Monday, July 5, 2010

Orcadian bliss

Last week, M was in Orkney working. In these four days, I accomplished the following:
- A full 4-page synopsis of SNAKES
- A query letter that I don't loathe
- A read-through of each character's dialogue and scenes for consistency
- A full read-through, including edits from the printout last week

This is more than I've done in months. And I know why. I am more productive from around 3-9pm. I'm not a creative morning person, fiction-wise. Or I'm not now; perhaps I can train myself.

Anyway. I joined M on Friday, and my time on the bus and ferry reminded me of how the journey colors the event. The bus ride to John O'Groats was lovely; tea, interesting historical tidbits, a magazine, sunshine and the beautiful Scottish coast. I sat outside on the ferry and talked to a charming couple from Donegal - they live just across the water from where I stayed two weeks ago - and learned far too much about having children in rural Ireland ('You're not a family until at least six') and how their eight children are nothing compared to their neighbors, who have 22. (!!) Then another bus up to Kirkwall, where a tour guide incessantly told stories about everything we passed along the way. A brilliant way to spend a Friday morning.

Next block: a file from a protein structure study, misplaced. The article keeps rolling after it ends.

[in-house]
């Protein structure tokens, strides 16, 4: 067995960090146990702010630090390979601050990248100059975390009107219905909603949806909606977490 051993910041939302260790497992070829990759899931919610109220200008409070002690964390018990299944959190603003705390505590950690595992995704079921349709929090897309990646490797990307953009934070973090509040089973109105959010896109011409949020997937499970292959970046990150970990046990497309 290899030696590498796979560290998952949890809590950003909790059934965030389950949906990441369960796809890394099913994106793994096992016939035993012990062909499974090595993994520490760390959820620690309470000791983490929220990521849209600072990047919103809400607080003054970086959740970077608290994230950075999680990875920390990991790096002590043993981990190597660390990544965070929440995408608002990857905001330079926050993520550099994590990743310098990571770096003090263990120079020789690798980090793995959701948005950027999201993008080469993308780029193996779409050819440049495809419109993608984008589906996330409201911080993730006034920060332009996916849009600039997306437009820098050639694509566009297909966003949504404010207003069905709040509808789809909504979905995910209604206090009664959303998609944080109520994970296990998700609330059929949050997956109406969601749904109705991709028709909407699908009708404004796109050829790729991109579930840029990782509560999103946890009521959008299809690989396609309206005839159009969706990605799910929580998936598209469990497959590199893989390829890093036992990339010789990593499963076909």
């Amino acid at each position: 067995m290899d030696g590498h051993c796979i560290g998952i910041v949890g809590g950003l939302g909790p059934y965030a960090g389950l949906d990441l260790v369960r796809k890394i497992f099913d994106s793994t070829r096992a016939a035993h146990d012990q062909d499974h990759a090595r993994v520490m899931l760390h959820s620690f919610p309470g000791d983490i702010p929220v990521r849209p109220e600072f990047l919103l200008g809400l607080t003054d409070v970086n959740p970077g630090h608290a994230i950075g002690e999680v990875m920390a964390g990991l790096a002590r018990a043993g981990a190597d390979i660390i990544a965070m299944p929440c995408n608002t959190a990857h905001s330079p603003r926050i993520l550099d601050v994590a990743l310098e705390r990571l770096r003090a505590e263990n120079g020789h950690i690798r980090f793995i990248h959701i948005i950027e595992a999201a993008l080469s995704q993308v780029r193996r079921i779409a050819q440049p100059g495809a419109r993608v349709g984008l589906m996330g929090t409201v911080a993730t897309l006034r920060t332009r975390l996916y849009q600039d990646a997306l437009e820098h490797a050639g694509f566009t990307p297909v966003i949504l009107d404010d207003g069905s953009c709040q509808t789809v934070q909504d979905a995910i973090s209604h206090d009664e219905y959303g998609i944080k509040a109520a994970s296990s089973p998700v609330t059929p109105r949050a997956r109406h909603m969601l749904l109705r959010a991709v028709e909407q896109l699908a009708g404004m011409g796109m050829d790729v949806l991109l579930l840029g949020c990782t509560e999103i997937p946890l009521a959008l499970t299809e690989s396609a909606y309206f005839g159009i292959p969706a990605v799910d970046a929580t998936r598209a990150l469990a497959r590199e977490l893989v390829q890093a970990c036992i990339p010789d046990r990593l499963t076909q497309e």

Orkney is stunning. The colors are intense, and crayon-bright. Soft hills sweep into the sea, and the light bathes the land in a glowing sheen. We stayed in this house (below), called Roeberry, and I felt like a princess, with majestic views of her kingdom of islands and sea. And cows. This photo was taken at midnight.
We spent the next day frolicking among neolithic ruins. It's difficult for me to fathom the age of standing stones. The Ring of Brodgar and Standing Stones of Stenness are other-worldly, especially when glittering in the sunlight. They are placed in perfect circles. The jut into the ground further than they stretch to the sky. So many stories weave through these massive stones, aching for someone to tell the truth of their origins, the steps in their rituals.

I wrote a story when I was 8 or 9 about heaven. It was a place where all mystery would be revealed, all truth told, all lies exposed, all potential fulfilled. I'm sure it was a veiled desire for some gut-wretching second grade wrong to be righted, but I still yearn for that sort of afterlife.


Zain said...

Sounds like a very worth while trip. Sorry for not reading your blog in ages. Will be a better mate/reader in the future!

Erik R. said...

Gorgeous pictures, once again. I love the first one.